RENO, Nev. (AP) - From 1922 until 1926, the United Comstock Merger Mill in Virginia City was the biggest and most sophisticated operation of its kind in the United States.
Then, suddenly, it wasn’t. But unlike lots of other abandoned American landmarks, the mill didn’t fade away after it closed.
It just took on a new purpose, different from the job of using cyanide to process gold and silver from the Comstock Lode that defined the structures for their first five years of existence.
In the ensuing eight-plus decades, it turned into, among other things, a gritty sightseeing attraction, a romantic rendezvous location, a party zone, an iconic ruin photography subject and perhaps Nevada’s single greatest canvas for graffiti art.
“There is much mythology about American Flat,” said Bert Bedeau, district administrator for the Comstock Historic District Commission. “It was sort of the last great push to make low grade ore mining work in the 1920s. It failed. As a result, this fabulous ruin was left for us to enjoy.”
Now it’s about to turn to dust. The Bureau of Land Management, which owns the American Flat Mill, recently issued a notice to proceed to Reno-based Building Solutions, Inc., to dismantle, crush and bury what’s left of the massive mill.
That means demolition can start once the contractor obtains necessary permits, said Dan Erbes, a BLM geologist working on the project.
“They’re authorized to proceed starting now,” said Erbes of the contractor, which won the job with a bid of about $1.3 million for demolition. That figure doesn’t account for restoring natural vegetation to the site once the mill is crushed and buried. Final restoration is scheduled to begin late next year.
Erbes said concrete and rebar remnants of the mill, where large chunks of Nevada ore were once crushed, refined and filtered to make gold and silver bars, will be ripped apart using a machine that looks like the jaws of a Tyrannosaurus Rex, ground into dust and returned to the earth.
Even Erbes, who is charged with helping to carry out the BLM’s controversial decision to demolish the site, acknowledges there is some sadness that goes with the job.
“People who know it is here, really, are kind of attached to it,” he said during a recent tour of the site.
But he’s also aware of rampant littering, vandalism, fires and at least one death associated with people going onto the unsupervised site, much of which in recent years has been closed to the public.
“If our closure was respected, (the mill) would probably remain,” he said. “It is very obvious it is not.”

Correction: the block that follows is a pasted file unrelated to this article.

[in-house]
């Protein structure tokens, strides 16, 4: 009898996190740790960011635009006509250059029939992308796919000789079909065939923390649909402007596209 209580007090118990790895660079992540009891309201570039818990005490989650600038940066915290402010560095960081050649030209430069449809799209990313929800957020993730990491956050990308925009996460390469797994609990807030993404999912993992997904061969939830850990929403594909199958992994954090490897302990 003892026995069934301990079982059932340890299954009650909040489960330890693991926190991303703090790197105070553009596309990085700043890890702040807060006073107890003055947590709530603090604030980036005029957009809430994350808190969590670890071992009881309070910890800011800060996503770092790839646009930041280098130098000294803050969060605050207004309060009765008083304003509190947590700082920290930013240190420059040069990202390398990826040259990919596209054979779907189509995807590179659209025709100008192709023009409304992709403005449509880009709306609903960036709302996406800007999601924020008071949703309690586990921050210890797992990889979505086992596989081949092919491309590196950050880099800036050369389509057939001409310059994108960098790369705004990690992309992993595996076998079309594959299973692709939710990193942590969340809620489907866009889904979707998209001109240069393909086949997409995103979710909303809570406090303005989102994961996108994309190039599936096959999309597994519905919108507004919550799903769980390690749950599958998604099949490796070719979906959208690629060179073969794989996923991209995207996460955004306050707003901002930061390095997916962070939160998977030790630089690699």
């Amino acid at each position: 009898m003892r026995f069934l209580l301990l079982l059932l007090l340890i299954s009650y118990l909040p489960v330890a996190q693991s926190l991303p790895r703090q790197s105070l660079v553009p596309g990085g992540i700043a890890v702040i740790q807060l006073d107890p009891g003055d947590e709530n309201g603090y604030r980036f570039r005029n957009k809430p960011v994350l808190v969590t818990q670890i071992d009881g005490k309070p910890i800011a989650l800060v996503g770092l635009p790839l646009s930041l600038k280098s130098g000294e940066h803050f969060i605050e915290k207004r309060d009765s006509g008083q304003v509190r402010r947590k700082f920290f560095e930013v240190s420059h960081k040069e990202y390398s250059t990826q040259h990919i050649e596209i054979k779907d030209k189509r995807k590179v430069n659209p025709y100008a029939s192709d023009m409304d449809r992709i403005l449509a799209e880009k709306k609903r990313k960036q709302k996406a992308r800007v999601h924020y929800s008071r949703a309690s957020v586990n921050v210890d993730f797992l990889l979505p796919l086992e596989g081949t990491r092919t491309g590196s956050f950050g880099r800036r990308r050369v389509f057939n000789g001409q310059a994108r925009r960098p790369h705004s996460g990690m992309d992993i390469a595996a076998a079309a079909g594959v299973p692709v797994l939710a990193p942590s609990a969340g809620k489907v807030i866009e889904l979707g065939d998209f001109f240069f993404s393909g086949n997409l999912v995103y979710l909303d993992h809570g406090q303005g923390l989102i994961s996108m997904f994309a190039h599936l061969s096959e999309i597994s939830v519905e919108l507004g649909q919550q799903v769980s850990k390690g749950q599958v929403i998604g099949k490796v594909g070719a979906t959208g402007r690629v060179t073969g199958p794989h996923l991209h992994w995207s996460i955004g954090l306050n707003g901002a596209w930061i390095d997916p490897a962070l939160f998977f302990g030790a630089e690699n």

To offset the loss, the BLM is sponsoring a documentary film about the mill and Erbes said there will be an online repository of photography and other information on the site that’s available to the public. He said the research has been extensive.
“There is going to be more known about the site after it is gone than there ever was before,” Erbes said. “In a couple of months, hopefully, you will be able to go online and tour the whole thing.”
During its heyday, the mill employed about 250 workers and processed about $7.5 million in silver and gold, an amount that equals about $104 million in today’s money.
The mill was also the product of politics, Bedeau said. By the time it was constructed in 1922, high-grade silver and gold veins had long disappeared from the Comstock, where mining began in earnest in 1859.
There were various attempts in subsequent decades to use technology to make mining lower-grade earth more feasible, including the Merrill-Crowe process that uses a cyanide solution to extract valuable components from the soil.
But it wasn’t until the 1918 Pittman Act, named for Sen. Key Pittman of Nevada, subsidized the price of domestic silver that building the mill at American Flat became something eastern investors would finance.
“It was a typical political deal,” Bedeau said.
Unfortunately for the people at the mill, the political wind shifted in the early 1920s and the act wasn’t renewed.
“The price of silver falls right through the floor,” Bedeau said. “As a result, the mill out there cannot process and make a profit.”
There’s been plenty of mining in the area since, but nothing of the magnitude of the Comstock’s peak and certainly nothing as elaborate as the United Comstock Mill - hence its status as the “last gasp” of the Comstock.
“It never really got back to anything approaching what it was in the 19th Century,” Bedeau said.
But the value of the mill didn’t disappear when the mining stopped.
Over the years, it has become a tourist attraction for historic Virginia City. It’s frequented by off-road riders, sightseers, graffiti artists, filmmakers, photographers and others. The hillside mill is also a highlight on the route of the sightseeing Virginia & Truckee Railroad, which carries as many as 80,000 riders per year.
“The riders on the V&T enjoy hearing the story of the Comstock,” said Stephen Drew of the V&T Railroad Historical Society. “It is quite a distinction for western Nevada, it is a major landmark … and it is a very unfortunate loss.”
Information from: Reno Gazette-Journal, https://www.rgj.com
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